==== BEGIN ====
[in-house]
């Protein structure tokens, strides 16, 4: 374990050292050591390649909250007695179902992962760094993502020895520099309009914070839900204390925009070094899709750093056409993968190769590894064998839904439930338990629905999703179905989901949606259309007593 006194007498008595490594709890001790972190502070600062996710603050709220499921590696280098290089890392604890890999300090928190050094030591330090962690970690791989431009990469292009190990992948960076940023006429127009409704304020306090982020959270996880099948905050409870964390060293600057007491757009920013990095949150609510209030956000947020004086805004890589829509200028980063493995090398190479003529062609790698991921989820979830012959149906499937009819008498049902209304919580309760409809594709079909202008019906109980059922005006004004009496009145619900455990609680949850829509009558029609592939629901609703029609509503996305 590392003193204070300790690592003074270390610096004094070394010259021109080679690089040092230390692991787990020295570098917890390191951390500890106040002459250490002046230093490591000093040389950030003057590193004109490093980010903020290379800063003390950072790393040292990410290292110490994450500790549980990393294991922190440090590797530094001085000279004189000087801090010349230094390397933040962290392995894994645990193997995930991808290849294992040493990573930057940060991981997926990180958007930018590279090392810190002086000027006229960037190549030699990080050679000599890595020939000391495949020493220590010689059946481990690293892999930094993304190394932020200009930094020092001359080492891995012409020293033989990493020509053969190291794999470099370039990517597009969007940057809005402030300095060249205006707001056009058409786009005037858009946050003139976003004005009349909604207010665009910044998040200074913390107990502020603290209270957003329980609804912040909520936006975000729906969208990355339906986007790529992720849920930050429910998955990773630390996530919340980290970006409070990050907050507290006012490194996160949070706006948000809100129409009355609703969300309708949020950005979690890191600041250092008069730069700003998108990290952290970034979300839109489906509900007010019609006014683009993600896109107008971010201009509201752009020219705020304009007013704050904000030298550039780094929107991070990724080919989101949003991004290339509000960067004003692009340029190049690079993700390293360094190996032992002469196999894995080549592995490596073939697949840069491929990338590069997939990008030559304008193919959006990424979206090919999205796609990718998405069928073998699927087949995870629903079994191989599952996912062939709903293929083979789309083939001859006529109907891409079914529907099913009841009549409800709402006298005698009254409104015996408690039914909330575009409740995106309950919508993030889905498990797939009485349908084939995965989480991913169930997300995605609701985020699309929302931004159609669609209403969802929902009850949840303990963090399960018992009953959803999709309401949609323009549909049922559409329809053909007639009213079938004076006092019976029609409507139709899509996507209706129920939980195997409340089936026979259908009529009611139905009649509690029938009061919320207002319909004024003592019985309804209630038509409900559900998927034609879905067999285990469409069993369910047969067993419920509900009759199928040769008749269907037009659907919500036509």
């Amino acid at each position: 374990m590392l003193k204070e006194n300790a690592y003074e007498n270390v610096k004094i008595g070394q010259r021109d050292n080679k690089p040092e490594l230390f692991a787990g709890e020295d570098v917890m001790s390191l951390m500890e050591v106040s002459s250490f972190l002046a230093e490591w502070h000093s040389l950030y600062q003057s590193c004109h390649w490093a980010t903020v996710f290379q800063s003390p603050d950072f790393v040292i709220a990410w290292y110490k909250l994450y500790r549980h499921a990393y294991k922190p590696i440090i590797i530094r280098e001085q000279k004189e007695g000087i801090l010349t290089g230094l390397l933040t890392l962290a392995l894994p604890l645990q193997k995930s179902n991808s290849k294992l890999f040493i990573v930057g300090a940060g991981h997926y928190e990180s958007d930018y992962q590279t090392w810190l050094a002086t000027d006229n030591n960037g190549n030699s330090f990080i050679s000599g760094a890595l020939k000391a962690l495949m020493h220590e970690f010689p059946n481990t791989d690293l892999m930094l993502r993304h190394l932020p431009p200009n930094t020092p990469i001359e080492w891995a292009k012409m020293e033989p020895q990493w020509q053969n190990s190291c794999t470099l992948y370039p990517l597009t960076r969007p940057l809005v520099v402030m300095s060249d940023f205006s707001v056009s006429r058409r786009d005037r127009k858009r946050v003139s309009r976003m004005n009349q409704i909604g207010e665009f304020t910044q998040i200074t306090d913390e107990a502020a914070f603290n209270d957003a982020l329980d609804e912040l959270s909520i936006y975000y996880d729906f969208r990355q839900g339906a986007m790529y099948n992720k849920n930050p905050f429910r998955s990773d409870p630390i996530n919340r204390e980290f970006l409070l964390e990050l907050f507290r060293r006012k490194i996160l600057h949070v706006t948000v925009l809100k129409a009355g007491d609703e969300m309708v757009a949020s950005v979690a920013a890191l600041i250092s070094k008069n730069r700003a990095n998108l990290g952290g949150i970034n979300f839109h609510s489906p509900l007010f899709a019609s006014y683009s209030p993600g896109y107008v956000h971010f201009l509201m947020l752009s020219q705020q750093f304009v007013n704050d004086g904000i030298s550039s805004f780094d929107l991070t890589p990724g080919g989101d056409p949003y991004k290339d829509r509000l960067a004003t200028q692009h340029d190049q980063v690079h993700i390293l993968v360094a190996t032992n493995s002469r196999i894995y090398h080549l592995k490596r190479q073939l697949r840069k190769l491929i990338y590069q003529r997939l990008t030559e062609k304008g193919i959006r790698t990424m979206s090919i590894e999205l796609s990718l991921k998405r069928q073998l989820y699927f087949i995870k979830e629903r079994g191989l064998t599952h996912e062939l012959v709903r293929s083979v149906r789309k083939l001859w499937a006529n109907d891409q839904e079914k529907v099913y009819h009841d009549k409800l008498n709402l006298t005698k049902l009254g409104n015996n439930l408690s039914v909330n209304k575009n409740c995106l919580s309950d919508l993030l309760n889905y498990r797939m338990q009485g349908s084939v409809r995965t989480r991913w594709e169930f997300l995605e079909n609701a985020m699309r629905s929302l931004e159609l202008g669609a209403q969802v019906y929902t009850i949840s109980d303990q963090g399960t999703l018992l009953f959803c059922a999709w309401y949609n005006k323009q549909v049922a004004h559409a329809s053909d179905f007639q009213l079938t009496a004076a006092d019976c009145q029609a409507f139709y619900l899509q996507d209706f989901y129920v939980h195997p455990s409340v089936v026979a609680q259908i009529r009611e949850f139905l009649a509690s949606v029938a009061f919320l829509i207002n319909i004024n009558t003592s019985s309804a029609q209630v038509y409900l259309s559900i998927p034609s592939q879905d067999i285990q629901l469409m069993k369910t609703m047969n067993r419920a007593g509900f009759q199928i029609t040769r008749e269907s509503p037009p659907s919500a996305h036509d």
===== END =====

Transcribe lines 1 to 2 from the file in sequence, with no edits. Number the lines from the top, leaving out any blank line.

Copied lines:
[in-house]
């Protein structure tokens, strides 16, 4: 374990050292050591390649909250007695179902992962760094993502020895520099309009914070839900204390925009070094899709750093056409993968190769590894064998839904439930338990629905999703179905989901949606259309007593 006194007498008595490594709890001790972190502070600062996710603050709220499921590696280098290089890392604890890999300090928190050094030591330090962690970690791989431009990469292009190990992948960076940023006429127009409704304020306090982020959270996880099948905050409870964390060293600057007491757009920013990095949150609510209030956000947020004086805004890589829509200028980063493995090398190479003529062609790698991921989820979830012959149906499937009819008498049902209304919580309760409809594709079909202008019906109980059922005006004004009496009145619900455990609680949850829509009558029609592939629901609703029609509503996305 590392003193204070300790690592003074270390610096004094070394010259021109080679690089040092230390692991787990020295570098917890390191951390500890106040002459250490002046230093490591000093040389950030003057590193004109490093980010903020290379800063003390950072790393040292990410290292110490994450500790549980990393294991922190440090590797530094001085000279004189000087801090010349230094390397933040962290392995894994645990193997995930991808290849294992040493990573930057940060991981997926990180958007930018590279090392810190002086000027006229960037190549030699990080050679000599890595020939000391495949020493220590010689059946481990690293892999930094993304190394932020200009930094020092001359080492891995012409020293033989990493020509053969190291794999470099370039990517597009969007940057809005402030300095060249205006707001056009058409786009005037858009946050003139976003004005009349909604207010665009910044998040200074913390107990502020603290209270957003329980609804912040909520936006975000729906969208990355339906986007790529992720849920930050429910998955990773630390996530919340980290970006409070990050907050507290006012490194996160949070706006948000809100129409009355609703969300309708949020950005979690890191600041250092008069730069700003998108990290952290970034979300839109489906509900007010019609006014683009993600896109107008971010201009509201752009020219705020304009007013704050904000030298550039780094929107991070990724080919989101949003991004290339509000960067004003692009340029190049690079993700390293360094190996032992002469196999894995080549592995490596073939697949840069491929990338590069997939990008030559304008193919959006990424979206090919999205796609990718998405069928073998699927087949995870629903079994191989599952996912062939709903293929083979789309083939001859006529109907891409079914529907099913009841009549409800709402006298005698009254409104015996408690039914909330575009409740995106309950919508993030889905498990797939009485349908084939995965989480991913169930997300995605609701985020699309929302931004159609669609209403969802929902009850949840303990963090399960018992009953959803999709309401949609323009549909049922559409329809053909007639009213079938004076006092019976029609409507139709899509996507209706129920939980195997409340089936026979259908009529009611139905009649509690029938009061919320207002319909004024003592019985309804209630038509409900559900998927034609879905067999285990469409069993369910047969067993419920509900009759199928040769008749269907037009659907919500036509």